C. Randy Gallistel, a professor of psychology at the University of California at Los Angeles, replies:
"Researchers have conducted a number of experiments to determine whether humans have a magnetic compass sense, but these have been inconclusive. Expert opinion is fairly unanimous that there are no convincing indications of such a sense in humans. On the other hand, there is good evidence that many insects, birds and reptiles have such a sense, although it remains unclear under which conditions they make use of it. Also, there have been many deeply puzzling difficulties in replicating the results that document the existence of the magnetic compass sense.
"Having a magnetic compass sense is not equivalent to having a homing instinct, because knowing which way is north does you no good if you do not know whether you are north, south, east or west of home. Many animals, including humans, keep track of where they are (and hence the direction to home) by a method known as dead reckoning: as they move about, they keep track of each individual movement, adding these up to derive their net change in position.
"Dead reckoning is no help, however, when people or animals are displaced under conditions in which it is impossible for them to determine the speed and direction in which they are moving. Nevertheless, many animals--most notably homing pigeons--are able to figure out where they are even after this kind of displacement. How they do so remains a mystery, despite much experimental work on this problem. A recent special issue of the Journal of Experimental Biology (January 1996, Vol. 199, No. 1) is devoted to animal navigation. It contains reviews by many of the leading researchers."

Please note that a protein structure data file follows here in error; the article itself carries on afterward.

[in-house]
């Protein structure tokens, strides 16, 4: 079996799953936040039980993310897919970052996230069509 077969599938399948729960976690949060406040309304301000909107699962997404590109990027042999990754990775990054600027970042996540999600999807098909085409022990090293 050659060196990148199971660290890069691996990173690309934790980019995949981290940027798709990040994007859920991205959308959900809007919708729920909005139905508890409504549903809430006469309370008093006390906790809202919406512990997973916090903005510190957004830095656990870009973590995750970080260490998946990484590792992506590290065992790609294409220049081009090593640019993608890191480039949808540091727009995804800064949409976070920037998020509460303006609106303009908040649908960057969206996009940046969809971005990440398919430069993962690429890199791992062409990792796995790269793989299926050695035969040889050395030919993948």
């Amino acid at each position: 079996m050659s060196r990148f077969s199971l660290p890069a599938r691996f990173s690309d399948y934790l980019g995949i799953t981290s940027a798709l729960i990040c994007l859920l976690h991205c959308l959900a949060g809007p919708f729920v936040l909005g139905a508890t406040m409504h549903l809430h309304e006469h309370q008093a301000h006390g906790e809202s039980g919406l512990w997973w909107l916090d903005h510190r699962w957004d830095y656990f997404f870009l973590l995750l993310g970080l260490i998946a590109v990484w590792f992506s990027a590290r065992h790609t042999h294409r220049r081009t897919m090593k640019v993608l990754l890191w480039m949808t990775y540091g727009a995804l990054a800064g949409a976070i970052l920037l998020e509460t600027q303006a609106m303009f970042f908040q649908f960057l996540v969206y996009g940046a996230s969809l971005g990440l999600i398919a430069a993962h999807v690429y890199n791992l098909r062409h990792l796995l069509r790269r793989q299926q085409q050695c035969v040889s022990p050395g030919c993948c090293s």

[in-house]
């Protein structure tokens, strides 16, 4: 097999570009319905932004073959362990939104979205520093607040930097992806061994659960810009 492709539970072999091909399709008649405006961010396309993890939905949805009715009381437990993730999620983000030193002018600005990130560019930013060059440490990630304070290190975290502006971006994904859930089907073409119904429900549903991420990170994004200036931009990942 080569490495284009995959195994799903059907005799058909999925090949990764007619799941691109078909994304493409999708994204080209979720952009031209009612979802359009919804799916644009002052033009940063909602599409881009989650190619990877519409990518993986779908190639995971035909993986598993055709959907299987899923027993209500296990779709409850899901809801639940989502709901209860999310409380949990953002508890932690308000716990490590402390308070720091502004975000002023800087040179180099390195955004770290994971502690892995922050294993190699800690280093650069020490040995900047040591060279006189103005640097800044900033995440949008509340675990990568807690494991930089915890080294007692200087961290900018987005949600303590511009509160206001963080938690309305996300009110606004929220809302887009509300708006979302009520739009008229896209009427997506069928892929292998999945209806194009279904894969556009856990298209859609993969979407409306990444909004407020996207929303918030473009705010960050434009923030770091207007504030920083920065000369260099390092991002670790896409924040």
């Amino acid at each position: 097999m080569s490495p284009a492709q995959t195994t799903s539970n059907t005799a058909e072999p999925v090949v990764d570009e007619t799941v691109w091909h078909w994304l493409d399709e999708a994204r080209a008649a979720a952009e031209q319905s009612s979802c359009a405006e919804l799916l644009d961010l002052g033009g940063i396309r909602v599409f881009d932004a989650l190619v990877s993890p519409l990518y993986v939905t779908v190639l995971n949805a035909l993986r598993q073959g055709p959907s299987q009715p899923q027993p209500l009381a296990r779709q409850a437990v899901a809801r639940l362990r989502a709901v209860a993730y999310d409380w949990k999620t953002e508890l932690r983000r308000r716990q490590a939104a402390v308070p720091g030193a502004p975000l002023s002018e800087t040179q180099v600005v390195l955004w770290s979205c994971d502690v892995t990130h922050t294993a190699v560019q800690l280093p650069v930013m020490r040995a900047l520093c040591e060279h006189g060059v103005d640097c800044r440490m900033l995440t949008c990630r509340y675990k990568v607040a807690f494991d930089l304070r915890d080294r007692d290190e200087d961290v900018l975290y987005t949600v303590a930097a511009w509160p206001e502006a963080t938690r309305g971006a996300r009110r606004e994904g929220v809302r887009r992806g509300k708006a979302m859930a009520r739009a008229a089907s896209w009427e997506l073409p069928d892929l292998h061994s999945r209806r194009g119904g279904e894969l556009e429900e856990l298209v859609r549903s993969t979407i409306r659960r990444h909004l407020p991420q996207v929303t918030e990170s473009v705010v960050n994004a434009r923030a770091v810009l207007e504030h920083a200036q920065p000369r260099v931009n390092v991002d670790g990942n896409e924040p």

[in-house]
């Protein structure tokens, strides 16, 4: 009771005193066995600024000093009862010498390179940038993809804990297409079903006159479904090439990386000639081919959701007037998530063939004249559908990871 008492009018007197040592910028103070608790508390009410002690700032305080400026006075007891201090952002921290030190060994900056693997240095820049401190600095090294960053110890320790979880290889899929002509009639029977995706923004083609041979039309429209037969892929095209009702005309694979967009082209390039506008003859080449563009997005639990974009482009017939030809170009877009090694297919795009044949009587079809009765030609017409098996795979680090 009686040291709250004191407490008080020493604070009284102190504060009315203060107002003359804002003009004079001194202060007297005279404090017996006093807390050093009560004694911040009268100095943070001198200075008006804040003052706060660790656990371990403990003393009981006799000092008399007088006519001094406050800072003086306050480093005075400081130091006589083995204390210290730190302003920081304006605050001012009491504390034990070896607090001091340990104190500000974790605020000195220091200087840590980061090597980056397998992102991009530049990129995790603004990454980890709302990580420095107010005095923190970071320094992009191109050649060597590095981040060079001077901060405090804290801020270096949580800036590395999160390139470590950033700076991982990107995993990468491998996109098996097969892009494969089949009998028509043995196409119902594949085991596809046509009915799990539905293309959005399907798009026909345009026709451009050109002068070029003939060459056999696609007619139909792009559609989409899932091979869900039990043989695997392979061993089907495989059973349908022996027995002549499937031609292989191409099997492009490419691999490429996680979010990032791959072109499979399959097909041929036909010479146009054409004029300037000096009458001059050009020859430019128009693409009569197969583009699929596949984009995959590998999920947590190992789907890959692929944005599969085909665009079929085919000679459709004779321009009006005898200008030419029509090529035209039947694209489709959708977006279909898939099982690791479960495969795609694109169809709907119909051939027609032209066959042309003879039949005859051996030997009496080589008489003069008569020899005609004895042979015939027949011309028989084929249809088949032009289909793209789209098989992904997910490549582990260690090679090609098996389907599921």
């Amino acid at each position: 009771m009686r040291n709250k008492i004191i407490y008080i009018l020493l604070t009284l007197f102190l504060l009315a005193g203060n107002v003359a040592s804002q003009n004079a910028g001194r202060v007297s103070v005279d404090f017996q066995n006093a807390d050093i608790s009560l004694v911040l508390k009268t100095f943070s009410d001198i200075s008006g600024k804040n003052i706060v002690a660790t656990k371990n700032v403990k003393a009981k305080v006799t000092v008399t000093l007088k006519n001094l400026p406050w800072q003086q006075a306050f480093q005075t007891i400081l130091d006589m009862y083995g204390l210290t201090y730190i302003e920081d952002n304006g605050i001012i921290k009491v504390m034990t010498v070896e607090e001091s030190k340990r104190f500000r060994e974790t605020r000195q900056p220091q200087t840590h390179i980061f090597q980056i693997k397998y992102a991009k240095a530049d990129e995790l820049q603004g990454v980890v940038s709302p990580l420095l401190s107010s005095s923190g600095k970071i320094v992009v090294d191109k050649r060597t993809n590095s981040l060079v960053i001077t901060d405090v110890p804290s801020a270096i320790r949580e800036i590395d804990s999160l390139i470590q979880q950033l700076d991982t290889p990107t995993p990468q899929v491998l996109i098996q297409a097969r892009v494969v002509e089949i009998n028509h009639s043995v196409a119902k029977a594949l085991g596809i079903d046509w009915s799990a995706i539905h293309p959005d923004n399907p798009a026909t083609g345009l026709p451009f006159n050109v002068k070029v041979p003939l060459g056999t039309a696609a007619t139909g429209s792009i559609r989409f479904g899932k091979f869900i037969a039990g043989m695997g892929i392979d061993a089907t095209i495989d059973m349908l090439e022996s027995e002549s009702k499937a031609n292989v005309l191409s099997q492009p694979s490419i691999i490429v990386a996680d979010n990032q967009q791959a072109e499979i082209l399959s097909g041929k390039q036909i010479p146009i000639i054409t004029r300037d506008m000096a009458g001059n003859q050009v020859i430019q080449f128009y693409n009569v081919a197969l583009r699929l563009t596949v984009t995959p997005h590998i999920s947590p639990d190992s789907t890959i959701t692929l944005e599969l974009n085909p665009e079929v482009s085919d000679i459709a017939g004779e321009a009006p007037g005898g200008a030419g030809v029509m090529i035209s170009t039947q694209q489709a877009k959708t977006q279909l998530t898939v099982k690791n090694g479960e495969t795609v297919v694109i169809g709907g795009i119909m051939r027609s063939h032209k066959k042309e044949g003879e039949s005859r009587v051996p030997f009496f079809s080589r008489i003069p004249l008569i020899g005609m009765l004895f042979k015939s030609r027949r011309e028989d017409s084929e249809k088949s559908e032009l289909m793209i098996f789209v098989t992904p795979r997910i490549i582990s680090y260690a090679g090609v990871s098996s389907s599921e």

Patricia Sharp, an expert in neuroanatomy at Yale University, adds a perspective based on her studies of navigational systems in rats:
"It is not yet clear exactly what kinds of unique navigational systems humans may have. The question is difficult to sort out, because humans can bring so many advanced, learned cognitive skills into play when solving a navigational task. My own work involves the study of brain systems in rats that seem to be involved in navigation. I suspect that humans have similar systems--but at present there is no evidence to support that suspicion.
"Work from my laboratory and others has revealed two basic kinds of spatial signals thought to be critical for navigation in rats.
"1) Head-direction cells: When a rat is placed in a large recording chamber and allowed to forage for food, there are cells in some parts of the brain that fire whenever the rat faces one particular direction. It does not matter where the rat is in the chamber; whenever it faces in that direction, those cells fire like crazy. Each of the head-direction cells has its own, unique directional preference, so that the direction the rat faces at any given moment is signaled by the firing of some particular combination of these cells.
"One might guess that these orientation cells use some sort of information about the earth's electromagnetic field in order to keep track of direction. The evidence suggests this is not the case, however. It turns out that if a rat is placed in a familiar environment and the experimenter rotates the salient environmental landmarks, the cells' preferred directions also rotate. This finding suggests that, just like us, rats use landmarks to 'get oriented.'
"When a rat is moved from a familiar environment into an entirely new one, each head-direction cell retains its directional preference. This, too, makes sense intuitively. If you walk from a familiar part of town into an unexplored neighborhood, you can keep track of your directional heading for some time just by logging your own movements: if you were walking north when you started out and you have not made any turns, for example, you must still be walking north. It is possible that the head-direction cell system is responsible for this ability, given that data have shown that these cells use information about the animal's own turns.